GOLD COAST, AUSTRALIA - APRIL 08:  Lakeisha Patterson of Australia celebrates victory in the Women's S9 100m Freestyle Final on day four of the Gold Coast 2018 Commonwealth Games at Optus Aquatic Centre on April 8, 2018 on the Gold Coast, Australia.  (Photo by Quinn Rooney/Getty Images)
GOLD COAST, AUSTRALIA - APRIL 08: Lakeisha Patterson of Australia celebrates victory in the Women's S9 100m Freestyle Final on day four of the Gold Coast 2018 Commonwealth Games at Optus Aquatic Centre on April 8, 2018 on the Gold Coast, Australia. (Photo by Quinn Rooney/Getty Images) Quinn Rooney

Patterson steps up to win gold

SWIMMING: Australia's gold rush in the pool has continued thanks to para swimmers Jesse Aungles and Lakeisha Patterson winning events after Australia's sprinters failed to fire in the blue riband sprint.

Aungles won the SM8 200m medley final, holding off fast-finishing teammate Blake Cochrane as the Aussies claimed the medley quinella.

Patterson, who stepped up from the S8 classification to compete in the event, sliced almost a second from her best to overhaul pre-race favourite Ellie Cole and Englishwoman Alice Tai to win.

"I've got no words, I'm so excited,” Patterson said.

"It was definitely a challenge swimming up a classification.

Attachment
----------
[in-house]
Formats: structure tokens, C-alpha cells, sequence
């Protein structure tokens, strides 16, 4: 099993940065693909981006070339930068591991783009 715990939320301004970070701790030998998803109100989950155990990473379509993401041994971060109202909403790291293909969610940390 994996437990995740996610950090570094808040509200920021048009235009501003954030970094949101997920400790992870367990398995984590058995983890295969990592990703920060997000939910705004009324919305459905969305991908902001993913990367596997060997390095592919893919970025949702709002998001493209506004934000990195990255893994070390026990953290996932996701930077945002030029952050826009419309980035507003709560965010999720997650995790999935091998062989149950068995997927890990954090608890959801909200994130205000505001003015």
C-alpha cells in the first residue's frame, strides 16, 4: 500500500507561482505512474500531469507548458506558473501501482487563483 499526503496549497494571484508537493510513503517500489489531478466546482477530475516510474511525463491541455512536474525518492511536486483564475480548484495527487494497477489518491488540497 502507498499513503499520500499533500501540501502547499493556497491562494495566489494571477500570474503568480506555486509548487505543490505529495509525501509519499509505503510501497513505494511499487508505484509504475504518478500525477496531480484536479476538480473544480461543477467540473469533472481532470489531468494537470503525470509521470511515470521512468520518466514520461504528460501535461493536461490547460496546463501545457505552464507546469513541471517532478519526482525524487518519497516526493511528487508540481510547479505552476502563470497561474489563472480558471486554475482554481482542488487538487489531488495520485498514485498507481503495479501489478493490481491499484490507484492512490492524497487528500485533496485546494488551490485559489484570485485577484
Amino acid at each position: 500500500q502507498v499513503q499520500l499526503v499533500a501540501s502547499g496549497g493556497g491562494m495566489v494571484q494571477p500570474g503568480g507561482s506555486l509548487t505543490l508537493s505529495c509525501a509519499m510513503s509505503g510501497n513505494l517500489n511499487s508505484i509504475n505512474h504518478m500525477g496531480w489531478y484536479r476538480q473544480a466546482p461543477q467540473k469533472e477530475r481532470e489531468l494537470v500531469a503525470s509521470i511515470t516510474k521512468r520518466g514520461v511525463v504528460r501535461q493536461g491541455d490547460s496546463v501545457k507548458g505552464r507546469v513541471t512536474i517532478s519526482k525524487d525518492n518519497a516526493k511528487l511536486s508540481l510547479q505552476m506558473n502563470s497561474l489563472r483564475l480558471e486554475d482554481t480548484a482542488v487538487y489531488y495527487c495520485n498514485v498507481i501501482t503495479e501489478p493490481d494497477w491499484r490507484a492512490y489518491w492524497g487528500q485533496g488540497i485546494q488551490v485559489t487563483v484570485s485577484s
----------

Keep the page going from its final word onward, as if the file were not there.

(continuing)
"I spoke to my coach beforehand and he said: 'At the end of the day, it is another swimming race. Don't worry about anyone else and focus on yourself.' "That is what I tried to do with these amazing girls next to me.

"I cannot thank my coach (Harley Connelly) highly enough and all of my family and friends that came to support me.

"It's the first time my family have been able to watch me race at a major international competition.

"Hopefully I did them and Australia proud.”

Cole held the lead at the turn but Patterson stormed home to win gold, with Cole hanging on for bronze as both set new personal best times.

"It's not often Australians get to see Paralympic sport, I think it is eye-opening for a lot of the Australian public,” Cole said.

"Hopefully some young kids with disabilities will see this and get in and give something a crack.”



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